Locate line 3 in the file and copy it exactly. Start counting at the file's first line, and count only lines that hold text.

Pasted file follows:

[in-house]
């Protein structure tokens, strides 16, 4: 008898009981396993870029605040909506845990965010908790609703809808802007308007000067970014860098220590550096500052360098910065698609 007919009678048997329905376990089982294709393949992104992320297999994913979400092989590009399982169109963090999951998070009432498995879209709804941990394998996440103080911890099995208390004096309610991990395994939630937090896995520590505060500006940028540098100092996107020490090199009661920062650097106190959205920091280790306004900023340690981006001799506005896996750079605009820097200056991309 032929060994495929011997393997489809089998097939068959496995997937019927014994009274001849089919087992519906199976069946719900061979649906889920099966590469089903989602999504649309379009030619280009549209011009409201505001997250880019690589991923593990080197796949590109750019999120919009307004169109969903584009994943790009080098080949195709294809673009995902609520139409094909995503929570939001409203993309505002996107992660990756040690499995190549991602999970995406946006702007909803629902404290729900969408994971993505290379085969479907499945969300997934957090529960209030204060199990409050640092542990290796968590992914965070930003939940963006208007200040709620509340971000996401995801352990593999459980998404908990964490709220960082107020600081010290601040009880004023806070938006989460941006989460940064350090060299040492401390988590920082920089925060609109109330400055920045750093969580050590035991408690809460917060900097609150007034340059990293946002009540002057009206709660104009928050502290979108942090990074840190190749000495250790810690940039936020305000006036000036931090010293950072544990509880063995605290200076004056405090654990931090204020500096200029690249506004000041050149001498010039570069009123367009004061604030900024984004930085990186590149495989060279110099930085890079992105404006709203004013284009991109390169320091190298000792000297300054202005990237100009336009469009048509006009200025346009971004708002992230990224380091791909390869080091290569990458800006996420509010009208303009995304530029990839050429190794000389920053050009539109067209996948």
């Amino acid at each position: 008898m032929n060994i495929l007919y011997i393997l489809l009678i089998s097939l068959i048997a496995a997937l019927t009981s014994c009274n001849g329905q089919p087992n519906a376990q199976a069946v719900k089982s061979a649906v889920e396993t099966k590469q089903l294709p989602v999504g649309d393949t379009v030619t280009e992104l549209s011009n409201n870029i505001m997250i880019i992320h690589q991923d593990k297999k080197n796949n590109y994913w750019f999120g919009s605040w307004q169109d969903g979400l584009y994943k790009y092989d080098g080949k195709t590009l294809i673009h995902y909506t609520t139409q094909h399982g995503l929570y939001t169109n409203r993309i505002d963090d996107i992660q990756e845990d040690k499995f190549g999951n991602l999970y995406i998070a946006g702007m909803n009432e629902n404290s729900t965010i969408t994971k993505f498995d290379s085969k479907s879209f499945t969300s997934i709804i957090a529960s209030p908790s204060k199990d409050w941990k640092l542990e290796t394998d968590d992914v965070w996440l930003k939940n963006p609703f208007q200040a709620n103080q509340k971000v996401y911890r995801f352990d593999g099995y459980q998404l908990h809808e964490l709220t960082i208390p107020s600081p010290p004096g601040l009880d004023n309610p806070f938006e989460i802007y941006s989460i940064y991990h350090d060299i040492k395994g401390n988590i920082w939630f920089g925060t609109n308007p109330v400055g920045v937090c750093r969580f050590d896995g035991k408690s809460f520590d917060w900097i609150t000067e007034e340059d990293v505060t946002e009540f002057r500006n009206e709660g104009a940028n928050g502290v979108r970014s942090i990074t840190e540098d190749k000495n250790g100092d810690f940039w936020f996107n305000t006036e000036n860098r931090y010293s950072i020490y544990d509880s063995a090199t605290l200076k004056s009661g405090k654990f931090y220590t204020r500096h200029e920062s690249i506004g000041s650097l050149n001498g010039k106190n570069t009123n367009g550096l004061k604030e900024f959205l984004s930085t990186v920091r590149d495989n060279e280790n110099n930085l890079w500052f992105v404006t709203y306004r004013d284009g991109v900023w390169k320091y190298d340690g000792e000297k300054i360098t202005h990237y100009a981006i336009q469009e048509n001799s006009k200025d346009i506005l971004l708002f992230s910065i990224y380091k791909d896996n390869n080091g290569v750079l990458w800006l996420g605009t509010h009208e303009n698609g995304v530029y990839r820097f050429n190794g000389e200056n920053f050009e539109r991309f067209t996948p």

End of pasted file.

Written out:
């Amino acid at each position: 008898m032929n060994i495929l007919y011997i393997l489809l009678i089998s097939l068959i048997a496995a997937l019927t009981s014994c009274n001849g329905q089919p087992n519906a376990q199976a069946v719900k089982s061979a649906v889920e396993t099966k590469q089903l294709p989602v999504g649309d393949t379009v030619t280009e992104l549209s011009n409201n870029i505001m997250i880019i992320h690589q991923d593990k297999k080197n796949n590109y994913w750019f999120g919009s605040w307004q169109d969903g979400l584009y994943k790009y092989d080098g080949k195709t590009l294809i673009h995902y909506t609520t139409q094909h399982g995503l929570y939001t169109n409203r993309i505002d963090d996107i992660q990756e845990d040690k499995f190549g999951n991602l999970y995406i998070a946006g702007m909803n009432e629902n404290s729900t965010i969408t994971k993505f498995d290379s085969k479907s879209f499945t969300s997934i709804i957090a529960s209030p908790s204060k199990d409050w941990k640092l542990e290796t394998d968590d992914v965070w996440l930003k939940n963006p609703f208007q200040a709620n103080q509340k971000v996401y911890r995801f352990d593999g099995y459980q998404l908990h809808e964490l709220t960082i208390p107020s600081p010290p004096g601040l009880d004023n309610p806070f938006e989460i802007y941006s989460i940064y991990h350090d060299i040492k395994g401390n988590i920082w939630f920089g925060t609109n308007p109330v400055g920045v937090c750093r969580f050590d896995g035991k408690s809460f520590d917060w900097i609150t000067e007034e340059d990293v505060t946002e009540f002057r500006n009206e709660g104009a940028n928050g502290v979108r970014s942090i990074t840190e540098d190749k000495n250790g100092d810690f940039w936020f996107n305000t006036e000036n860098r931090y010293s950072i020490y544990d509880s063995a090199t605290l200076k004056s009661g405090k654990f931090y220590t204020r500096h200029e920062s690249i506004g000041s650097l050149n001498g010039k106190n570069t009123n367009g550096l004061k604030e900024f959205l984004s930085t990186v920091r590149d495989n060279e280790n110099n930085l890079w500052f992105v404006t709203y306004r004013d284009g991109v900023w390169k320091y190298d340690g000792e000297k300054i360098t202005h990237y100009a981006i336009q469009e048509n001799s006009k200025d346009i506005l971004l708002f992230s910065i990224y380091k791909d896996n390869n080091g290569v750079l990458w800006l996420g605009t509010h009208e303009n698609g995304v530029y990839r820097f050429n190794g000389e200056n920053f050009e539109r991309f067209t996948p």